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Apple’s Tech Supply Chain Shows Difficulties In Cutting Dependence On China

Apple’s tech supply chain shows difficulties in cutting dependence on China

Apple's tech supply chain shows difficulties in cutting dependence on China

Chinese vendors account for nearly half of global smartphone shipments, the region has a well-developed supply chain, which will be tough to replicat and one Apple could lose access to if it moves American companies have had a growing list of reasons to downgrade their ties with China in recent years. Former President Donald Trump’s tariffs. Beijing’s stringent Covid lockdowns. The US-Sino standoff over Taiwan. Political pressure to “friend-shore” supply chains toward nations aligned with Washington. But breaking up, as the adage goes, is hard to do. That conclusion is evident from a Bloomberg Intelligence analysis of Apple Inc., which is trying to reduce its dependence on China . The Cupertino, California-based company company already started producing some iPhone 14 models in India, in an earlier than usual move for new models. And Apple’s largest supplier, Foxconn Technology Group, recently agreed to a $300 million expansion of its production facilities in Vietnam. Read BI’s Report: Untangling US- China Technology Supply Chain Hard, Not Impossible But Bloomberg Intelligence estimates it would take about eight years to move just 10% of Apple’s production capacity out of China, where roughly 98% of the company’s iPhones have been made. Scores of local component suppliers — not to mention modern and efficient transport, communication and electricity supplies — make it particularly difficult to get out of the world’s second-largest economy. “With China accounting for 70% of global smartphone manufacturing and leading Chinese vendors accounting for nearly half of global shipments, the region has a well-developed supply chain, which will be tough to replicate — and one Apple could lose access to if it moves,” BI’s report from analysts Steven Tseng and Woo Jin Ho said. An Apple spokesperson did not respond to a request for comment. It’s one thing to look outside China for other makers of toys and t-shirts. But US technology firms invested more than two decades, and tens of billions of dollars, setting up complex production chains to provide essential goods for the e-commerce boom. Unwinding those ties could end up taking just as long, and may result in lasting damage to an already battered global economy. Of course, unanticipated events — like Europe and America’s rupture with Russia — provide a potent reminder of both the systemic risks of deep economic integration and the speed at which decoupling can occur. Political headwinds in the US have been steadily leaning against US-Chinese integration. Under President Joe Biden, the $615 billion US-China trade relationship has simmered into a cold war following the commercial tensions under Trump that resulted in tariffs on a collective $360 billion worth of bilateral goods, along with US sanctions on key Chinese technology manufacturers like Huawei Technologies Co Ltd. The pandemic then ushered in President Xi Jinping’s strict virus-containment policies, which essentially barred travel and has left major areas locked down for extended periods of time. Rising tensions over US ties with Taiwan and China’s unprecedented scale of military exercises in the Taiwan Strait have become the latest flashpoint offering a case for decoupling. “There was some momentum in this direction as a consequence of the trade war and the pandemic,” Scott Kennedy, a senior adviser at the Washington-based Center for Strategic and International Studies, said about decoupling. “The Shanghai lockdown was really a monster accelerant. And the cross-strait crisis in early August added more fuel to the fire.” Yet the Biden administration’s reshoring strategy — or “friend-shoring” as termed by US Treasury Secretary Janet Yellen — remains a lofty but unfulfilled ambition, as far as the data go. US firms had $90 billion directly invested in China at the end of 2020, and despite all the talk of decoupling, added another $2.5 billion in 2021, according to data compiled by China’s commerce ministry. The actual total is likely even higher, because some businesses are thought by analysts to route some investments through Hong Kong, or via tax havens like the Cayman and Virgin Islands. US tech supply chains in China rely on firms from Taiwan and elsewhere as well as domestic Chinese firms, increasing the level of dependence further. Friendshoring Reticence Furthermore, America’s allies aren’t exactly swayed by Yellen’s “friend-shoring” concept. Key US partners like Singapore warned the Biden administration that isolating China could destabilize the global economy and potentially “sleepwalk” the world’s largest economies into a dangerous conflict. “Such actions shut off avenues for regional growth and cooperation, deepen divisions between countries and may precipitate the very conflicts that we all hope to avoid,” Singapore’s Prime […]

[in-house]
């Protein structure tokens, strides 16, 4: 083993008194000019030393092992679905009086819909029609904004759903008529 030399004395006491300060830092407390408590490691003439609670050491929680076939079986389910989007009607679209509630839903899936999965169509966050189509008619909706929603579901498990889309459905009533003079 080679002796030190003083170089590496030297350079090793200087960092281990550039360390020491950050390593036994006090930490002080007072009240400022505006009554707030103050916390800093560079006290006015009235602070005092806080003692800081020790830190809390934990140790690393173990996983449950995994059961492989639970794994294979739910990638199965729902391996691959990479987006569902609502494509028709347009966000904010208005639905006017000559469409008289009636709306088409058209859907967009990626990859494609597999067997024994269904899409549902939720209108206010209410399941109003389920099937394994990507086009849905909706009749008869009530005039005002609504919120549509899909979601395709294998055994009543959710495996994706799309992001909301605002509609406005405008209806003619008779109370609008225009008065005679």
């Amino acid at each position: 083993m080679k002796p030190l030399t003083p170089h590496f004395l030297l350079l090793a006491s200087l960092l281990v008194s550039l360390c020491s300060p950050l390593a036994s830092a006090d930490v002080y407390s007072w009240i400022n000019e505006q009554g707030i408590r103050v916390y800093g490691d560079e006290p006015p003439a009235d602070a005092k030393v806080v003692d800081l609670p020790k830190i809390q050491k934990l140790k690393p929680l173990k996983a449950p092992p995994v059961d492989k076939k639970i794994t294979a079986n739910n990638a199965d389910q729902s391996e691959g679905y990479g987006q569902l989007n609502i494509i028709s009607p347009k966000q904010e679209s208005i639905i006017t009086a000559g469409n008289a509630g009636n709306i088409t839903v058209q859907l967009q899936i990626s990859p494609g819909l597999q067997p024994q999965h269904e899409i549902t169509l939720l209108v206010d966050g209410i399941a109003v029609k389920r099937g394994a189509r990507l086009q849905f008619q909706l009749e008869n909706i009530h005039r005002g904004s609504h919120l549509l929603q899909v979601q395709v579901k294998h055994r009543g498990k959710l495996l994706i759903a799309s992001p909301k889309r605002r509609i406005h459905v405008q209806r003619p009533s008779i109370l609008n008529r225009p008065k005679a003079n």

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Daisie Hobson

Daisie Hobson is a Director at the Reshoring Institute and an engineer with many years of experience in manufacturing and project management.

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